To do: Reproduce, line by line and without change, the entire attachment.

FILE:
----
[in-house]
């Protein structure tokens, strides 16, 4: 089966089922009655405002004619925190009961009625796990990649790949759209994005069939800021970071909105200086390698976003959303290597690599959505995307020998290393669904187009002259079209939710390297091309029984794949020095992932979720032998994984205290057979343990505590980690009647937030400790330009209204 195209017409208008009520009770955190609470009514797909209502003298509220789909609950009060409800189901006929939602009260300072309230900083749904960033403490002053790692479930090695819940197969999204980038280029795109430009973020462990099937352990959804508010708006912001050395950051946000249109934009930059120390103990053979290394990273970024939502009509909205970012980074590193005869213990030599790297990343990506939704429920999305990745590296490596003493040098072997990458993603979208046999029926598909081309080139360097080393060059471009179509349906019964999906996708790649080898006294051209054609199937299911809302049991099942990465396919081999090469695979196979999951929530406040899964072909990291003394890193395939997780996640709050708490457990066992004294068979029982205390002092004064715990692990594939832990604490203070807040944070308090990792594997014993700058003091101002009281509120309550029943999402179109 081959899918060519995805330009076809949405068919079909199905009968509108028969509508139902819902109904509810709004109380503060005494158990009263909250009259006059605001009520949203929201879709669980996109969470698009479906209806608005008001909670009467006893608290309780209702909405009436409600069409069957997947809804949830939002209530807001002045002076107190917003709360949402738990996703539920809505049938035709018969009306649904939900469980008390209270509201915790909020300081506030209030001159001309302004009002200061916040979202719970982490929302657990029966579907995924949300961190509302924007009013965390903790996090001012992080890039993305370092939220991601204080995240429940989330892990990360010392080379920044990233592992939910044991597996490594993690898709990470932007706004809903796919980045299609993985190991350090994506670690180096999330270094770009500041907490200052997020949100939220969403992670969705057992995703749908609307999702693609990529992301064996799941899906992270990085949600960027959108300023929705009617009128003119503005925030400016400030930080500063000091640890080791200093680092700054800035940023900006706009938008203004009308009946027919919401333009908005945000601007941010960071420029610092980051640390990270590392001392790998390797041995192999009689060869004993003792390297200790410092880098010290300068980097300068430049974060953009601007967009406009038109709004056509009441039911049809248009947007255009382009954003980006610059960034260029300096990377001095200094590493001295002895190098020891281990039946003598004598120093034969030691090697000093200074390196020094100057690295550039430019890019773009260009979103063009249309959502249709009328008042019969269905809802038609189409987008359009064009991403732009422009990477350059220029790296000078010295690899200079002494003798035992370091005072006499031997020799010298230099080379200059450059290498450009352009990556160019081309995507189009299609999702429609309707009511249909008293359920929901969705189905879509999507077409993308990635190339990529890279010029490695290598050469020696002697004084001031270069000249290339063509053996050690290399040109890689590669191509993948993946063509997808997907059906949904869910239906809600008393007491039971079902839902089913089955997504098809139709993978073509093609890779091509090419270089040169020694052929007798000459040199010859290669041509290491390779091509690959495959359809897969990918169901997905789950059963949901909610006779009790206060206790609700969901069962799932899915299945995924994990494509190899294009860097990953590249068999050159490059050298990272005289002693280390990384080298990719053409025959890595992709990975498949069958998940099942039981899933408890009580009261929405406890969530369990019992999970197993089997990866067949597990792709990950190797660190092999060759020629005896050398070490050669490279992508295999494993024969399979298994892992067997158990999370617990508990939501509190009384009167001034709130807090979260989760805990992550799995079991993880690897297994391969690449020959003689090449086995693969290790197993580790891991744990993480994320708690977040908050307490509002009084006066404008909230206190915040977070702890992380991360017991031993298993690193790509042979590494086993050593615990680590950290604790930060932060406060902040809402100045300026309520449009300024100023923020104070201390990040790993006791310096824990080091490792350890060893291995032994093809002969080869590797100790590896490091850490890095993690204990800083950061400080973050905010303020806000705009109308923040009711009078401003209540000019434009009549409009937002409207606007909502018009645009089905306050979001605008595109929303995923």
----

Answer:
[in-house]
């Protein structure tokens, strides 16, 4: 089966089922009655405002004619925190009961009625796990990649790949759209994005069939800021970071909105200086390698976003959303290597690599959505995307020998290393669904187009002259079209939710390297091309029984794949020095992932979720032998994984205290057979343990505590980690009647937030400790330009209204 195209017409208008009520009770955190609470009514797909209502003298509220789909609950009060409800189901006929939602009260300072309230900083749904960033403490002053790692479930090695819940197969999204980038280029795109430009973020462990099937352990959804508010708006912001050395950051946000249109934009930059120390103990053979290394990273970024939502009509909205970012980074590193005869213990030599790297990343990506939704429920999305990745590296490596003493040098072997990458993603979208046999029926598909081309080139360097080393060059471009179509349906019964999906996708790649080898006294051209054609199937299911809302049991099942990465396919081999090469695979196979999951929530406040899964072909990291003394890193395939997780996640709050708490457990066992004294068979029982205390002092004064715990692990594939832990604490203070807040944070308090990792594997014993700058003091101002009281509120309550029943999402179109 081959899918060519995805330009076809949405068919079909199905009968509108028969509508139902819902109904509810709004109380503060005494158990009263909250009259006059605001009520949203929201879709669980996109969470698009479906209806608005008001909670009467006893608290309780209702909405009436409600069409069957997947809804949830939002209530807001002045002076107190917003709360949402738990996703539920809505049938035709018969009306649904939900469980008390209270509201915790909020300081506030209030001159001309302004009002200061916040979202719970982490929302657990029966579907995924949300961190509302924007009013965390903790996090001012992080890039993305370092939220991601204080995240429940989330892990990360010392080379920044990233592992939910044991597996490594993690898709990470932007706004809903796919980045299609993985190991350090994506670690180096999330270094770009500041907490200052997020949100939220969403992670969705057992995703749908609307999702693609990529992301064996799941899906992270990085949600960027959108300023929705009617009128003119503005925030400016400030930080500063000091640890080791200093680092700054800035940023900006706009938008203004009308009946027919919401333009908005945000601007941010960071420029610092980051640390990270590392001392790998390797041995192999009689060869004993003792390297200790410092880098010290300068980097300068430049974060953009601007967009406009038109709004056509009441039911049809248009947007255009382009954003980006610059960034260029300096990377001095200094590493001295002895190098020891281990039946003598004598120093034969030691090697000093200074390196020094100057690295550039430019890019773009260009979103063009249309959502249709009328008042019969269905809802038609189409987008359009064009991403732009422009990477350059220029790296000078010295690899200079002494003798035992370091005072006499031997020799010298230099080379200059450059290498450009352009990556160019081309995507189009299609999702429609309707009511249909008293359920929901969705189905879509999507077409993308990635190339990529890279010029490695290598050469020696002697004084001031270069000249290339063509053996050690290399040109890689590669191509993948993946063509997808997907059906949904869910239906809600008393007491039971079902839902089913089955997504098809139709993978073509093609890779091509090419270089040169020694052929007798000459040199010859290669041509290491390779091509690959495959359809897969990918169901997905789950059963949901909610006779009790206060206790609700969901069962799932899915299945995924994990494509190899294009860097990953590249068999050159490059050298990272005289002693280390990384080298990719053409025959890595992709990975498949069958998940099942039981899933408890009580009261929405406890969530369990019992999970197993089997990866067949597990792709990950190797660190092999060759020629005896050398070490050669490279992508295999494993024969399979298994892992067997158990999370617990508990939501509190009384009167001034709130807090979260989760805990992550799995079991993880690897297994391969690449020959003689090449086995693969290790197993580790891991744990993480994320708690977040908050307490509002009084006066404008909230206190915040977070702890992380991360017991031993298993690193790509042979590494086993050593615990680590950290604790930060932060406060902040809402100045300026309520449009300024100023923020104070201390990040790993006791310096824990080091490792350890060893291995032994093809002969080869590797100790590896490091850490890095993690204990800083950061400080973050905010303020806000705009109308923040009711009078401003209540000019434009009549409009937002409207606007909502018009645009089905306050979001605008595109929303995923």